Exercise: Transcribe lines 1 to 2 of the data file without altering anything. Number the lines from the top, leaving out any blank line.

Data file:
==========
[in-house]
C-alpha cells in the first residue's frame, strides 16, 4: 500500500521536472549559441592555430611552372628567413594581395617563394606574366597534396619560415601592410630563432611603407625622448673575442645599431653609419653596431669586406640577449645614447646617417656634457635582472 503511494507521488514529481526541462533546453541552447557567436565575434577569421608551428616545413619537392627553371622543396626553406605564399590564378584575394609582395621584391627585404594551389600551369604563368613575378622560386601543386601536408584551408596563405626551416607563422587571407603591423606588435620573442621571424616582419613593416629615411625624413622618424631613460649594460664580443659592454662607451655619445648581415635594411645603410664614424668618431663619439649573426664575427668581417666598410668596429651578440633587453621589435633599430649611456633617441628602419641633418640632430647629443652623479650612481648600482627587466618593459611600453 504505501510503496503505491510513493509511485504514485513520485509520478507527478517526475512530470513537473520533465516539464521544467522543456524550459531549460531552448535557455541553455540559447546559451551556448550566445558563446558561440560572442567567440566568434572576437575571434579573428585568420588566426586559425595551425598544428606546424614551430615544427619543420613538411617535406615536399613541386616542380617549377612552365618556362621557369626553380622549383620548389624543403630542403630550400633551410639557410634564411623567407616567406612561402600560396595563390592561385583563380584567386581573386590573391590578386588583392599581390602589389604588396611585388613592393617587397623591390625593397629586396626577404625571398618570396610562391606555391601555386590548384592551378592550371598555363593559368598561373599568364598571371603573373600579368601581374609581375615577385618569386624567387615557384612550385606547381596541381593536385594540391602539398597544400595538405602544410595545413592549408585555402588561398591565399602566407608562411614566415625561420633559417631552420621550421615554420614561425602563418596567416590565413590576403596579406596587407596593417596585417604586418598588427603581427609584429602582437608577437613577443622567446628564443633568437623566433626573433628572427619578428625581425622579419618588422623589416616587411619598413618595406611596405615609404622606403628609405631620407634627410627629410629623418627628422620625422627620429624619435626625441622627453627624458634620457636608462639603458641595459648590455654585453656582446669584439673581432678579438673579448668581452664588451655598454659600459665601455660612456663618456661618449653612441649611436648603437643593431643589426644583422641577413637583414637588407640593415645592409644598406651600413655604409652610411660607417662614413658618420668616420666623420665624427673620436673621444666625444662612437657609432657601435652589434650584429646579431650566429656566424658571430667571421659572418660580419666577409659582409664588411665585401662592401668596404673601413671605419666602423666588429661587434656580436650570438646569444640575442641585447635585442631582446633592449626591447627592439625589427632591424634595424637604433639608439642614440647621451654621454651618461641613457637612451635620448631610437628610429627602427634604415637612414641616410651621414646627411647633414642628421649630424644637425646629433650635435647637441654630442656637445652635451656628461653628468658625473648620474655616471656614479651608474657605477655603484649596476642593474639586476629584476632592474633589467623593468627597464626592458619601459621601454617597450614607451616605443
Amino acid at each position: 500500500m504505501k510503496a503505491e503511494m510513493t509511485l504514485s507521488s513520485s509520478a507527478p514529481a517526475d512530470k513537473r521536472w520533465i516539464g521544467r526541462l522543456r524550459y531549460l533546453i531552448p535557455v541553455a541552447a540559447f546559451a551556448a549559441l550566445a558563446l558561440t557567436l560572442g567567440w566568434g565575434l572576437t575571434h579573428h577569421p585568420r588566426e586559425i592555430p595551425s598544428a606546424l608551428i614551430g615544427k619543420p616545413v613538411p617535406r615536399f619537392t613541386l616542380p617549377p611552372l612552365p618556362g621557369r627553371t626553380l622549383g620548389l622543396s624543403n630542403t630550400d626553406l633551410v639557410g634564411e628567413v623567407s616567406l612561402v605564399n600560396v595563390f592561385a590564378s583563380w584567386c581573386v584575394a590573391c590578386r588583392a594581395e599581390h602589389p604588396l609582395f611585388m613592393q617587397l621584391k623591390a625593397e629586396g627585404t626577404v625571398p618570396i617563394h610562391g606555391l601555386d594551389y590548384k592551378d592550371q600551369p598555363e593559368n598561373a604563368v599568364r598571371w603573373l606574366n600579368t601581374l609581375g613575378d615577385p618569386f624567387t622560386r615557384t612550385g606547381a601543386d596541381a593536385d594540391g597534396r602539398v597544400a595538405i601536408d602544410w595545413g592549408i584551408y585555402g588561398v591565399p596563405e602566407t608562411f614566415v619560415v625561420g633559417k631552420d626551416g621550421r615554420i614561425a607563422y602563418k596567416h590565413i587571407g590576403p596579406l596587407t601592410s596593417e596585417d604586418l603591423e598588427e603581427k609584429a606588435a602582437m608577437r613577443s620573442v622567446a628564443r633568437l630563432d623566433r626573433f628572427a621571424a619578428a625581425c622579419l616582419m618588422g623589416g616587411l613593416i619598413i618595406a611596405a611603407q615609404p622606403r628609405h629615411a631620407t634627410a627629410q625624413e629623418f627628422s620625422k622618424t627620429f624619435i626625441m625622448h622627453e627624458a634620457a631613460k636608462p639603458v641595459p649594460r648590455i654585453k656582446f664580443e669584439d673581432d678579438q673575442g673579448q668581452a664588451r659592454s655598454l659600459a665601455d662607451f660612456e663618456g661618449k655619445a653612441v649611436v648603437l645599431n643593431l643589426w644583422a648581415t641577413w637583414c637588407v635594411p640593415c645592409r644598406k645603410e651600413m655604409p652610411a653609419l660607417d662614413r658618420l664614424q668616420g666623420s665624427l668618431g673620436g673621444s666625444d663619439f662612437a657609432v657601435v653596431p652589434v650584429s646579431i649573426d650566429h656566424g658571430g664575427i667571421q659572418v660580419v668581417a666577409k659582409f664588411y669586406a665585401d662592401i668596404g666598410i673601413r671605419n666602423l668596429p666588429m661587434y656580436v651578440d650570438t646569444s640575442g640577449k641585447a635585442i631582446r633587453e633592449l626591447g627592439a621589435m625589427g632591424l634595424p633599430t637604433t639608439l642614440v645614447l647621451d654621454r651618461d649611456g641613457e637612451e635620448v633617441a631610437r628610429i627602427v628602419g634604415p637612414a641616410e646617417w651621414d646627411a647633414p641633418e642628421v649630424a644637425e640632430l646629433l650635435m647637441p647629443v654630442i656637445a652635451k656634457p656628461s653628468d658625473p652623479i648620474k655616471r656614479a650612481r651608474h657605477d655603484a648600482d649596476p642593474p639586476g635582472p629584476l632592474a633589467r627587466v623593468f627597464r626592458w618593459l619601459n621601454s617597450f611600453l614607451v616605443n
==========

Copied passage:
[in-house]
C-alpha cells in the first residue's frame, strides 16, 4: 500500500521536472549559441592555430611552372628567413594581395617563394606574366597534396619560415601592410630563432611603407625622448673575442645599431653609419653596431669586406640577449645614447646617417656634457635582472 503511494507521488514529481526541462533546453541552447557567436565575434577569421608551428616545413619537392627553371622543396626553406605564399590564378584575394609582395621584391627585404594551389600551369604563368613575378622560386601543386601536408584551408596563405626551416607563422587571407603591423606588435620573442621571424616582419613593416629615411625624413622618424631613460649594460664580443659592454662607451655619445648581415635594411645603410664614424668618431663619439649573426664575427668581417666598410668596429651578440633587453621589435633599430649611456633617441628602419641633418640632430647629443652623479650612481648600482627587466618593459611600453 504505501510503496503505491510513493509511485504514485513520485509520478507527478517526475512530470513537473520533465516539464521544467522543456524550459531549460531552448535557455541553455540559447546559451551556448550566445558563446558561440560572442567567440566568434572576437575571434579573428585568420588566426586559425595551425598544428606546424614551430615544427619543420613538411617535406615536399613541386616542380617549377612552365618556362621557369626553380622549383620548389624543403630542403630550400633551410639557410634564411623567407616567406612561402600560396595563390592561385583563380584567386581573386590573391590578386588583392599581390602589389604588396611585388613592393617587397623591390625593397629586396626577404625571398618570396610562391606555391601555386590548384592551378592550371598555363593559368598561373599568364598571371603573373600579368601581374609581375615577385618569386624567387615557384612550385606547381596541381593536385594540391602539398597544400595538405602544410595545413592549408585555402588561398591565399602566407608562411614566415625561420633559417631552420621550421615554420614561425602563418596567416590565413590576403596579406596587407596593417596585417604586418598588427603581427609584429602582437608577437613577443622567446628564443633568437623566433626573433628572427619578428625581425622579419618588422623589416616587411619598413618595406611596405615609404622606403628609405631620407634627410627629410629623418627628422620625422627620429624619435626625441622627453627624458634620457636608462639603458641595459648590455654585453656582446669584439673581432678579438673579448668581452664588451655598454659600459665601455660612456663618456661618449653612441649611436648603437643593431643589426644583422641577413637583414637588407640593415645592409644598406651600413655604409652610411660607417662614413658618420668616420666623420665624427673620436673621444666625444662612437657609432657601435652589434650584429646579431650566429656566424658571430667571421659572418660580419666577409659582409664588411665585401662592401668596404673601413671605419666602423666588429661587434656580436650570438646569444640575442641585447635585442631582446633592449626591447627592439625589427632591424634595424637604433639608439642614440647621451654621454651618461641613457637612451635620448631610437628610429627602427634604415637612414641616410651621414646627411647633414642628421649630424644637425646629433650635435647637441654630442656637445652635451656628461653628468658625473648620474655616471656614479651608474657605477655603484649596476642593474639586476629584476632592474633589467623593468627597464626592458619601459621601454617597450614607451616605443